My wife and I have four children. We're Cajuns and Live in SW Louisiana. We're conservative Christians and hold to the Reformed Faith. -- I'm a first generation Protestant, and my wife is second generation protestant.
This morning I went and picked up a tux for a Mardi Gras ball that Lisa and I are going to tomorrow night. After picking up the tux I went to visit my grandfather. It is always a joy to visit with him.
His name is Adam (pronounced ah-dahm) and he is old. When he passes away my link to the old Cajun world will die with him. Pawpaw, like his generation, grew up knowing little English. French was his first and only language as a child. Even my mom could not speak English before she started school.
I love to sit and talk to my grandfather. He is full of stories of his child hood. He has a strong old Cajun accent and often he has to stop because he can not think of how to say something in English. He will then revert to French, most of the time I can follow these short excursions. But like most Cajuns of my generation, I speak very little French. I find it very sad that here in South Louisiana, our native Cajun language is almost dead.
Pawpaw has told me many stories from his childhood and young adult years. Most of them I have heard a number of times, but they're always worth hearing again. He's a good story teller, even in his broken English.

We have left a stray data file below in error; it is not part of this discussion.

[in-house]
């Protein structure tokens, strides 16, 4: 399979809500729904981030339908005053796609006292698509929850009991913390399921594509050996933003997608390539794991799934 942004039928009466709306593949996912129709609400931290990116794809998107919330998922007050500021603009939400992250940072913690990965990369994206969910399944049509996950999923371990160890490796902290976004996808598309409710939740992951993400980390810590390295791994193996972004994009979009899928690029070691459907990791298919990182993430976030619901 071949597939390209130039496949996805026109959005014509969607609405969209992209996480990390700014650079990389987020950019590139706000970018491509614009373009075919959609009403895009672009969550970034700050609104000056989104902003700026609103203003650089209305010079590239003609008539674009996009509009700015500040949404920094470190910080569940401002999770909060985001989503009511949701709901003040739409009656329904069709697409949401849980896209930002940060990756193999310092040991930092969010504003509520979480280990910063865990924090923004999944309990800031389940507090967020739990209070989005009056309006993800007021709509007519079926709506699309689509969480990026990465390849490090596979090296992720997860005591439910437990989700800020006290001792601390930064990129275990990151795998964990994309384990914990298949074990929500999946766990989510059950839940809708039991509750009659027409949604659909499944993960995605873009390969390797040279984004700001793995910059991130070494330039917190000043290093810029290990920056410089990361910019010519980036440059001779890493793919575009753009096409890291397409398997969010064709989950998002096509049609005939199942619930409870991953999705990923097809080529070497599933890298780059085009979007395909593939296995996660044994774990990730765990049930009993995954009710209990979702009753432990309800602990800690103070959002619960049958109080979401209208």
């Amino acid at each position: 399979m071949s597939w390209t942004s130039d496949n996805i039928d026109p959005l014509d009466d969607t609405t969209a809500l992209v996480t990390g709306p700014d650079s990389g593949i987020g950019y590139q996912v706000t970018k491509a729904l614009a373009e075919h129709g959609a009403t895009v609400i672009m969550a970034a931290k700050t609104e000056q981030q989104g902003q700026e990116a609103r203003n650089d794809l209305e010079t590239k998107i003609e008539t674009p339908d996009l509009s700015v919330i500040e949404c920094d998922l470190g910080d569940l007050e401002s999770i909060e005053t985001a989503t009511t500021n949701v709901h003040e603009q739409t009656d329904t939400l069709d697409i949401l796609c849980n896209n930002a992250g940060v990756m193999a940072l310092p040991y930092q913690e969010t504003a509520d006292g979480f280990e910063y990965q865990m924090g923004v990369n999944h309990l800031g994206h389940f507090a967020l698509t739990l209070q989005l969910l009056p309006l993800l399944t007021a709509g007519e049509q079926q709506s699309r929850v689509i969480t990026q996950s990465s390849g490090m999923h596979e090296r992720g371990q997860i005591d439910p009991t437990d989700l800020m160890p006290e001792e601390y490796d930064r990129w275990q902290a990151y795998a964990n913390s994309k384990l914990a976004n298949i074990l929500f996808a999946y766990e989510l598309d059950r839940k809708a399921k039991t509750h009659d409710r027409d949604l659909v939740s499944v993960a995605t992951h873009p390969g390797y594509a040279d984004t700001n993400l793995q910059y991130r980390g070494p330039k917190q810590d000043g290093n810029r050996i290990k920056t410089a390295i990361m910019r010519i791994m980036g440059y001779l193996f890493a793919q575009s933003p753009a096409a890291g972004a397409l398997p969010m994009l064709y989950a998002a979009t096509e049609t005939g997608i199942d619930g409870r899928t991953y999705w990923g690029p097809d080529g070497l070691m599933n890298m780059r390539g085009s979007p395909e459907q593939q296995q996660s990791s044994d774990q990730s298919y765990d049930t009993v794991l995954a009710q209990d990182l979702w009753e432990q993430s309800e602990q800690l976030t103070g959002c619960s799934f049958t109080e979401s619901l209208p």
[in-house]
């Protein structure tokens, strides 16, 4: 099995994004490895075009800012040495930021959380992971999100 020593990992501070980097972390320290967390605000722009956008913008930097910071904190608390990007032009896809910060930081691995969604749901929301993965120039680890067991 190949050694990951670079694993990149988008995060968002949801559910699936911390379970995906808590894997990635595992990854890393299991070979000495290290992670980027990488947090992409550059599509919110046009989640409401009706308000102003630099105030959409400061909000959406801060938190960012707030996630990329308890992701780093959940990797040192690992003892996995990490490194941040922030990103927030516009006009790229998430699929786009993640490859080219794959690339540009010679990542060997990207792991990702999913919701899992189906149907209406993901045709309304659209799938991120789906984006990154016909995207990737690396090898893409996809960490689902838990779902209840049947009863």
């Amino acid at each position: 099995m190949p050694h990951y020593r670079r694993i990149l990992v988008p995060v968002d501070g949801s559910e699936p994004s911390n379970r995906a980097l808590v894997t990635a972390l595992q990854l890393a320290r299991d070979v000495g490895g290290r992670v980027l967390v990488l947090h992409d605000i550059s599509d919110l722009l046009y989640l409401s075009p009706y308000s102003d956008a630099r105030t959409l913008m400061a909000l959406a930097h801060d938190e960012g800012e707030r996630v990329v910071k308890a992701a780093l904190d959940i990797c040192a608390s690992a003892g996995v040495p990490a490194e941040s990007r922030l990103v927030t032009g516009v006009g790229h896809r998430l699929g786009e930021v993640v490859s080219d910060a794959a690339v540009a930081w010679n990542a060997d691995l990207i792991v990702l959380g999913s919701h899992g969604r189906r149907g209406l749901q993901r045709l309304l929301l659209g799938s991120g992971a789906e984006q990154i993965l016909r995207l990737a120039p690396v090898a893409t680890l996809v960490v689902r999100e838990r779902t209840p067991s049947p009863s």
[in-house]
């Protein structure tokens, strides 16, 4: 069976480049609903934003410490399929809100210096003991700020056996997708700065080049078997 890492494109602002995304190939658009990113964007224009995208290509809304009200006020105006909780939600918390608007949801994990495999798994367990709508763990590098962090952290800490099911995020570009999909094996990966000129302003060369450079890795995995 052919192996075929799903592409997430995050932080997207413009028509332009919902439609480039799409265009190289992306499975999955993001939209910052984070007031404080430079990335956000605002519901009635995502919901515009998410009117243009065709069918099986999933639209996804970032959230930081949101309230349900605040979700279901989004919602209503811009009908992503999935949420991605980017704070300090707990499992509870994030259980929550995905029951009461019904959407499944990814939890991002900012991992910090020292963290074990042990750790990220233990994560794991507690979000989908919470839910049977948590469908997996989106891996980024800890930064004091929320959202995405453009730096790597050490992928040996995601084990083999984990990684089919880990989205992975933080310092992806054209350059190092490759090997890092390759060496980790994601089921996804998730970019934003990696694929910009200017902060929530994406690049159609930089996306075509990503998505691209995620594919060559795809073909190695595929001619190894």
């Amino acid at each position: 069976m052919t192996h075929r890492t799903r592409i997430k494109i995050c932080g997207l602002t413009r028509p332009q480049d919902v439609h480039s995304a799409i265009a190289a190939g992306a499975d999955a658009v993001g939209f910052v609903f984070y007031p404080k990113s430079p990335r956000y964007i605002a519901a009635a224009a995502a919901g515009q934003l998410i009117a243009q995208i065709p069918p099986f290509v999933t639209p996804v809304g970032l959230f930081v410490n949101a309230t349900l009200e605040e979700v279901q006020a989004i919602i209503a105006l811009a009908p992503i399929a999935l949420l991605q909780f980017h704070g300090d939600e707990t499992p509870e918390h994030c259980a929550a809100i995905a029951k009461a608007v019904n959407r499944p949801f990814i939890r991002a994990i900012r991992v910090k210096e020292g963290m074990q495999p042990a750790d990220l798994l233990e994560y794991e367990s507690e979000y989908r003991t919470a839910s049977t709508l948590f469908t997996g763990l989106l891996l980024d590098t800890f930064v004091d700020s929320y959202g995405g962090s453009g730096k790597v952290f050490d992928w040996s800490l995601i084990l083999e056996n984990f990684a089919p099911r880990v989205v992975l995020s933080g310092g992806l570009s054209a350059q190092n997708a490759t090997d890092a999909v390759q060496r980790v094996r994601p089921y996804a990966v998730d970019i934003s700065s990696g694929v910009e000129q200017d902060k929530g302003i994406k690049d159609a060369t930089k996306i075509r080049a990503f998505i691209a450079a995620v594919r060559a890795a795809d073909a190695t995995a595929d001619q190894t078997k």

Pawpaw, like his father before him (and so many others back then) was a sharecropper. He is a man of the soil, and even now at eighty-three he maintains a garden year around. We have a pattern to our visits. I will sit in a chair next to him and we talk about some current events and family matters. I then ask about old things and listen as he tells his stories.
After a good conversation, I tell him that I need to leave and stand up. He has a bad hip and it hurts him to stand, but he always insists on standing even though I tell him not to. His answer is “I have to get up some times.” We then go outside. He then invites me to look at his garden with him, so instead of leaving I go with him on a tour of the garden and fruit trees. This always takes a minimum of thirty minutes, and I usually leave with something to plant in my own yard. This morning he gave me a Japanese plum tree. I will plant it this afternoon.
We look at each crop, discuss how it is doing and if it is not doing well discuss the reasons for this. Today we looked at the sweet potatoes he dug up this morning. They were mostly small and we talked about why that was so. Next we looked and the mustard greens and cabbages. And on and on.
These times spent with Pawpaw are threads of gold in my life’s tapestry. He is a wonderful man and I love him dearly.